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Cisco Bug: CSCul57298 - Improve CLI output and selection capabilities

Last Modified

May 04, 2016

Products (1)

  • Cisco Network Registrar

Known Affected Releases

8.2

Description (partial)

Symptom:
Several new features were added to nrcmd:

<ol>
<li>A new command was added to improve readability of output - "session set output-using=<i>command</i>", where <i>command</i> is a user specified command (such as more).When set, this causes nrcmd to write all output to a temporary file and then execute <i>command</i> specifying this file. To undo this, use "session set output-using=".
<br>
Notes:
<ul>
<li>The temporary file is created in /tmp (if it exists) or the path specified by the TMP or TEMP environment variable.</i>
<li>A restriction is that at least on Windows, the 'more' tool has a line limit of 4096 characters; some of the formatting used by nrcmd can generate "lines" that are longer than this and may have odd results.
</li>
</ul>

<li>Special filtering options were added to most list operations. The lease/lease6 list, listbrief, listcsv operations have supported <i>attribute</i>=<i>value</i> expressions for some time. This has been extended to most other list, listbrief, and listcsv commands.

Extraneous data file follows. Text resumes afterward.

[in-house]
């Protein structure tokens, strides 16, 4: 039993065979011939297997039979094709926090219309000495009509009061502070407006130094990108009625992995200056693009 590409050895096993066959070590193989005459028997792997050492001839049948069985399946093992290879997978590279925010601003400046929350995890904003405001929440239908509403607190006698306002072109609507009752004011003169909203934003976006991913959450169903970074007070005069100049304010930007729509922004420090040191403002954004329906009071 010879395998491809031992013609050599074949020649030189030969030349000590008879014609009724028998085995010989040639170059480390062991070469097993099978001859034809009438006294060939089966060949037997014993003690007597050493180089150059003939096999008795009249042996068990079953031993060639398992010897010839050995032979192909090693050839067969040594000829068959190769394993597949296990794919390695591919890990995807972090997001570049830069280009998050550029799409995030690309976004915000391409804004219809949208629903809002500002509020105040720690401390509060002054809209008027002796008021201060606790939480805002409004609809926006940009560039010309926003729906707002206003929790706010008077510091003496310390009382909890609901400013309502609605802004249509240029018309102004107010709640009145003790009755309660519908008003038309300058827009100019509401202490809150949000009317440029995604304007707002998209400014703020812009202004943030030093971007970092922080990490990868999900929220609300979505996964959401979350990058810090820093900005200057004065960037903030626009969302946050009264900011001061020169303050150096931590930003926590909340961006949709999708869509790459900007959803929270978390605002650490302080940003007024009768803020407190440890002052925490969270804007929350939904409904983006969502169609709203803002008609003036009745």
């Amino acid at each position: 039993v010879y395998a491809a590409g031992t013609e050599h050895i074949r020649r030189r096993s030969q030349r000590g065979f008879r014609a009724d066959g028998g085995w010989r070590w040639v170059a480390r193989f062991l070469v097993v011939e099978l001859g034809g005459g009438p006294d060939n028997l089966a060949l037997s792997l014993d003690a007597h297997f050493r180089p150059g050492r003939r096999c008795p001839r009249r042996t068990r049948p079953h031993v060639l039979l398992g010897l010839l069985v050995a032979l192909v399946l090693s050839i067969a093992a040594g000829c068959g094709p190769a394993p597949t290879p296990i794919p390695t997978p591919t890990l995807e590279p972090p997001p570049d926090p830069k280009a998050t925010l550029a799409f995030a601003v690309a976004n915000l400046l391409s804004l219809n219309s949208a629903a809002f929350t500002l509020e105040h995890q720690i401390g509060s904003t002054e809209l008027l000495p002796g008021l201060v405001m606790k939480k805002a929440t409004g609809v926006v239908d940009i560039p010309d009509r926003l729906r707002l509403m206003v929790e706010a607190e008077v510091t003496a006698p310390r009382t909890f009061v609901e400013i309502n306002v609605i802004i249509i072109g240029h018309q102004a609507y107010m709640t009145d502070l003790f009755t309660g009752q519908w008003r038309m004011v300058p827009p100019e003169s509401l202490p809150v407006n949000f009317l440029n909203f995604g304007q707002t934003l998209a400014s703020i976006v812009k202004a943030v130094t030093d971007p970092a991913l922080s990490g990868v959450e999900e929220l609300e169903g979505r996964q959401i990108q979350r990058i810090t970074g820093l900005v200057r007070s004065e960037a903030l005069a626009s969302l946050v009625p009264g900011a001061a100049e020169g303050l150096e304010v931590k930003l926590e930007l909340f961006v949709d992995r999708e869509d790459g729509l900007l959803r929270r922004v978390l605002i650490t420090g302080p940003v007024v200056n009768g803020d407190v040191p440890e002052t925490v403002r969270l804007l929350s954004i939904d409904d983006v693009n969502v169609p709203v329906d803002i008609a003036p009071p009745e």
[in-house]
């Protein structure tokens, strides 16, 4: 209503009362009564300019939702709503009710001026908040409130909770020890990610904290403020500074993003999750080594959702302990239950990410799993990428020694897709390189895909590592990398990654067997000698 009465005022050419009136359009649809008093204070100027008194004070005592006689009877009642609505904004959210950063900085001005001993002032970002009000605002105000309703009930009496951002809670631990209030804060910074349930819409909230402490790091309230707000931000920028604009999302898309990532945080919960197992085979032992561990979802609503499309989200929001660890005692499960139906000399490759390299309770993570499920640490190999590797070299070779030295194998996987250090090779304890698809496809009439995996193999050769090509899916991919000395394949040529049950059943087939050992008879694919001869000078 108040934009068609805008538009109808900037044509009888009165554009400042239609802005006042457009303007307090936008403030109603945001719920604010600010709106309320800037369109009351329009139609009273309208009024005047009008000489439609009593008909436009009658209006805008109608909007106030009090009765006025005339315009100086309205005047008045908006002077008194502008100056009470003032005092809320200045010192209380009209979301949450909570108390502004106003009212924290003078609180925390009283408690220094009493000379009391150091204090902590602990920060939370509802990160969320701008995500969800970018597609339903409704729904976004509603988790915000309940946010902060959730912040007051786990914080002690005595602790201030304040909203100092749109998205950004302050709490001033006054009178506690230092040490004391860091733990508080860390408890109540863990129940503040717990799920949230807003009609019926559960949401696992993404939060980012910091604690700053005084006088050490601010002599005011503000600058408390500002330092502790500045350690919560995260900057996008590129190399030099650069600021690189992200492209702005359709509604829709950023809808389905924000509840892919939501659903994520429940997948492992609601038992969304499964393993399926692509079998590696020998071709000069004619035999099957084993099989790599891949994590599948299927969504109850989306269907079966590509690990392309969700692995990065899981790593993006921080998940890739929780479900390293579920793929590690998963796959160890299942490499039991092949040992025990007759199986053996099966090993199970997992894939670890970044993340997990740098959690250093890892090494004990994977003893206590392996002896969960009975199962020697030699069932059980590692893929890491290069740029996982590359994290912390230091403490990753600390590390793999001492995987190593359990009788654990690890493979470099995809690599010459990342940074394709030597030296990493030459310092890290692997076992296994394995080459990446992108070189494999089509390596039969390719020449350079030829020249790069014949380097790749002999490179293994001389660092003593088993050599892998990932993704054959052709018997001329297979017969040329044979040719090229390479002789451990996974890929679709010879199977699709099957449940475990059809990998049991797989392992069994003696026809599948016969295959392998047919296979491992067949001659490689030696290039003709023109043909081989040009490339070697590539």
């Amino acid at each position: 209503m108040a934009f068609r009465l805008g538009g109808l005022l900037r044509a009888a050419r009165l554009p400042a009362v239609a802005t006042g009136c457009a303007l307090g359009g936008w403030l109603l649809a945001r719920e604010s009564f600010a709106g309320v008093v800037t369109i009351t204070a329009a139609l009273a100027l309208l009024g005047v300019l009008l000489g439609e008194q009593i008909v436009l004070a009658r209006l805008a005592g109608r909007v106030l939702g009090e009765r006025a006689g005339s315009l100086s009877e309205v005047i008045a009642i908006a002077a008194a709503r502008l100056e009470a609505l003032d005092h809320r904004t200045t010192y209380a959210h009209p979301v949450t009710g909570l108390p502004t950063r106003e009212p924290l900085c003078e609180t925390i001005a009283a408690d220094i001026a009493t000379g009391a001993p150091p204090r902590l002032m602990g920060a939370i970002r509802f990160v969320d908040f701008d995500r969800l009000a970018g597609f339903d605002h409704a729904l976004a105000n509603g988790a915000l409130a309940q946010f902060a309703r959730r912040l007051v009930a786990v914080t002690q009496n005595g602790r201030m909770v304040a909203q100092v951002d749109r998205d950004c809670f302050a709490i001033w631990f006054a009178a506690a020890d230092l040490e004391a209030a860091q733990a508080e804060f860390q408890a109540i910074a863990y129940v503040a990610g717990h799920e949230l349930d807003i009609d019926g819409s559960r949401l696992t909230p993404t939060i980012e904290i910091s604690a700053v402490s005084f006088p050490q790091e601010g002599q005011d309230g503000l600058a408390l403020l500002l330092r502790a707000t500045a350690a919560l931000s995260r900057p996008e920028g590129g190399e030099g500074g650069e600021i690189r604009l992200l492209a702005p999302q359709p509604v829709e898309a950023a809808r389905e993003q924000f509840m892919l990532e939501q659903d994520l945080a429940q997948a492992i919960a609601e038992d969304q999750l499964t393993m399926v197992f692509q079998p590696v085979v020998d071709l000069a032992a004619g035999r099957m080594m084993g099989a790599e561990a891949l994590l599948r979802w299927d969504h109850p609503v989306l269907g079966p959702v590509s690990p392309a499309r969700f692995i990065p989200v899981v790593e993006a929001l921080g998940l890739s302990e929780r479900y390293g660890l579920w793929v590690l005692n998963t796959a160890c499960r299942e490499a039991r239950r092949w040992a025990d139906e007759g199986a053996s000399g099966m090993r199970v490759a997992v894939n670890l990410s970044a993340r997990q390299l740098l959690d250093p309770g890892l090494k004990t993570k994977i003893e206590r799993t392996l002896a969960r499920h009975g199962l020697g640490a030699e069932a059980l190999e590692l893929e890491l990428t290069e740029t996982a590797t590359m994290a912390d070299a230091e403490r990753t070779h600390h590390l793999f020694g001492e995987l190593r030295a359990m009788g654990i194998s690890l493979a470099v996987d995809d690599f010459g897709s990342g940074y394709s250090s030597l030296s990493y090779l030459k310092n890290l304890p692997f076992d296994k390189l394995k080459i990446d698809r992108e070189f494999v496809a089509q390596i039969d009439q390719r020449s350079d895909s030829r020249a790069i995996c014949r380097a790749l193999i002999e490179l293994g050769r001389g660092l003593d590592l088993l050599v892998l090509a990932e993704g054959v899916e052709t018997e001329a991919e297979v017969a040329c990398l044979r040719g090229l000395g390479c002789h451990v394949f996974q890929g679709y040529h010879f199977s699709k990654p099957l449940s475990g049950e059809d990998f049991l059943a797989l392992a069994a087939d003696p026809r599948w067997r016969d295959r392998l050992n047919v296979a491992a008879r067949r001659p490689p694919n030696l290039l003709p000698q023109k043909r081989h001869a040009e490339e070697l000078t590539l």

In addition, the following special filtering rules can be specified for certain attributes:
<ul>
<li>If the attribute type is a string value, the comparison is usually case blind. By specifying the "|" character as the first character of value, the comparison will be case exact.</li>
<li>If the attribute type is an IPv6 prefix, the comparison is for containment (i.e., is the attribute value contained within the specified IPv6 prefix). By specifying the "|" character as the first character of value, the comparison can be made contained by (i.e., does the attribute value contain the IPv6 prefix).</li>
<li>If the attribute type is an IPv6 address, the comparison is equality. By specifying the "|" character as the first character of value, the comparison can be made contained by (i.e., does the attribute value contain the IPv6 address).</li>
<li>If the attribute type is a flag, the comparison uses a regex to determine if the requested bits are set. By specifying the "|" character as the first character of value, the comparison is for an exact match.</li>
<li>For all attribute types, a regex can be specified by specifying the "~" character before the value. Note that some regex characters may be tricky to enter or require escaping. For example, if you want to specify the regex to match a period character, you may need to enter \\\. for the character to assure that it is properly escaped.</li>
</ul>

<li>For flag type attributes, you can now add flag(s) by specifying <i>attribute</i>=+<i>flag(s)</i> or remove flag(s) by specifying <i>attribute</i>=-<i>flag(s)</i> for a set operation. This avoids having to get the current value to determine what changes to make.</li>
</ol>

Conditions:
None.
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